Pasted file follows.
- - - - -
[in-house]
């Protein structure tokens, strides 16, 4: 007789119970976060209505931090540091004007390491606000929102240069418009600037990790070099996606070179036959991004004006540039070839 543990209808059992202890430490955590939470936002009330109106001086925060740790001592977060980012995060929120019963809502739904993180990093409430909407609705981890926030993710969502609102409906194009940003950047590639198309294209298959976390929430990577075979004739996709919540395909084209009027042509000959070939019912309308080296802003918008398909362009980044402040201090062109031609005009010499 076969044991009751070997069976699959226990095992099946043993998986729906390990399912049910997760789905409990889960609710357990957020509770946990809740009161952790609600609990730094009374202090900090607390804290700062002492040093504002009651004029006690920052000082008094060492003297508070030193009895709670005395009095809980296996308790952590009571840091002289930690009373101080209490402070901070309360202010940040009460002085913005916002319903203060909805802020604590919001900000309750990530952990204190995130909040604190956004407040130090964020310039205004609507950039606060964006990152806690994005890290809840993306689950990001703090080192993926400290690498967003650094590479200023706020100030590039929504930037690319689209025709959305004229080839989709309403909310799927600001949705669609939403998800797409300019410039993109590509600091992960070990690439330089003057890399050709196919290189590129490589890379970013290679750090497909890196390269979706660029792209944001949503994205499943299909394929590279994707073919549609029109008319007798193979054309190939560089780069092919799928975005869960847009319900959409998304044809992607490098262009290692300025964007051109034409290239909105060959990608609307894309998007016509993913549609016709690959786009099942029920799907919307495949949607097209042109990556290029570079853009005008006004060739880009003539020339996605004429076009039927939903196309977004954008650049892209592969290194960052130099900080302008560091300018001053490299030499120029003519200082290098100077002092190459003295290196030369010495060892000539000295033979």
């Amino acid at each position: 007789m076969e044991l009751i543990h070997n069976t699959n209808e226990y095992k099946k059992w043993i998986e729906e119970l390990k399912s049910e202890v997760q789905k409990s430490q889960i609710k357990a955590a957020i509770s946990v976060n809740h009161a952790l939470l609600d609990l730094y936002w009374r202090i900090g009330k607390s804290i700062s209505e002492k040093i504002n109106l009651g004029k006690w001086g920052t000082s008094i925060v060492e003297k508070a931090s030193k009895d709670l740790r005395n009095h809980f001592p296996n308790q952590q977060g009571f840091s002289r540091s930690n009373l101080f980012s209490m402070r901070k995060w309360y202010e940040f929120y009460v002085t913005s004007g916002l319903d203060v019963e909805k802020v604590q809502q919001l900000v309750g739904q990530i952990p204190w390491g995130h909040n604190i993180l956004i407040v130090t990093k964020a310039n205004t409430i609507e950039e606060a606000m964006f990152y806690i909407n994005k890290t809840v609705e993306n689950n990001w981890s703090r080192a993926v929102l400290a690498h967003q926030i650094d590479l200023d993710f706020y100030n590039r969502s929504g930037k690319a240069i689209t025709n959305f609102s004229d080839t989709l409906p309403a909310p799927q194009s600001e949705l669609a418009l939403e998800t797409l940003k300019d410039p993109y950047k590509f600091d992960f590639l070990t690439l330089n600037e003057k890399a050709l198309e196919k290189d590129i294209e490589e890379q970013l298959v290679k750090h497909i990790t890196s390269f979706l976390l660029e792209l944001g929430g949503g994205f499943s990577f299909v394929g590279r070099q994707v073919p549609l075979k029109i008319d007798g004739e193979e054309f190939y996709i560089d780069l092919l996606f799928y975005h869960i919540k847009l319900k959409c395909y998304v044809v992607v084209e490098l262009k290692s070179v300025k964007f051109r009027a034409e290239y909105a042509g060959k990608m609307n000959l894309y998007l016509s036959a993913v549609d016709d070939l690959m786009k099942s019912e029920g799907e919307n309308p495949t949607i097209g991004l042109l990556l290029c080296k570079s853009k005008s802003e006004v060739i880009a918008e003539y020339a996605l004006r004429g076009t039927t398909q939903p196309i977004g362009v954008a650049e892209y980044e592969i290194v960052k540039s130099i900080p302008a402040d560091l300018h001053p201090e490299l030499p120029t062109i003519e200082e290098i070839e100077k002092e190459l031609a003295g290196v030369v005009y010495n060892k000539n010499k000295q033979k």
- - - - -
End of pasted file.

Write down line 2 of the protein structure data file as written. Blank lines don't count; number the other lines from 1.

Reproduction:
């Protein structure tokens, strides 16, 4: 007789119970976060209505931090540091004007390491606000929102240069418009600037990790070099996606070179036959991004004006540039070839 543990209808059992202890430490955590939470936002009330109106001086925060740790001592977060980012995060929120019963809502739904993180990093409430909407609705981890926030993710969502609102409906194009940003950047590639198309294209298959976390929430990577075979004739996709919540395909084209009027042509000959070939019912309308080296802003918008398909362009980044402040201090062109031609005009010499 076969044991009751070997069976699959226990095992099946043993998986729906390990399912049910997760789905409990889960609710357990957020509770946990809740009161952790609600609990730094009374202090900090607390804290700062002492040093504002009651004029006690920052000082008094060492003297508070030193009895709670005395009095809980296996308790952590009571840091002289930690009373101080209490402070901070309360202010940040009460002085913005916002319903203060909805802020604590919001900000309750990530952990204190995130909040604190956004407040130090964020310039205004609507950039606060964006990152806690994005890290809840993306689950990001703090080192993926400290690498967003650094590479200023706020100030590039929504930037690319689209025709959305004229080839989709309403909310799927600001949705669609939403998800797409300019410039993109590509600091992960070990690439330089003057890399050709196919290189590129490589890379970013290679750090497909890196390269979706660029792209944001949503994205499943299909394929590279994707073919549609029109008319007798193979054309190939560089780069092919799928975005869960847009319900959409998304044809992607490098262009290692300025964007051109034409290239909105060959990608609307894309998007016509993913549609016709690959786009099942029920799907919307495949949607097209042109990556290029570079853009005008006004060739880009003539020339996605004429076009039927939903196309977004954008650049892209592969290194960052130099900080302008560091300018001053490299030499120029003519200082290098100077002092190459003295290196030369010495060892000539000295033979």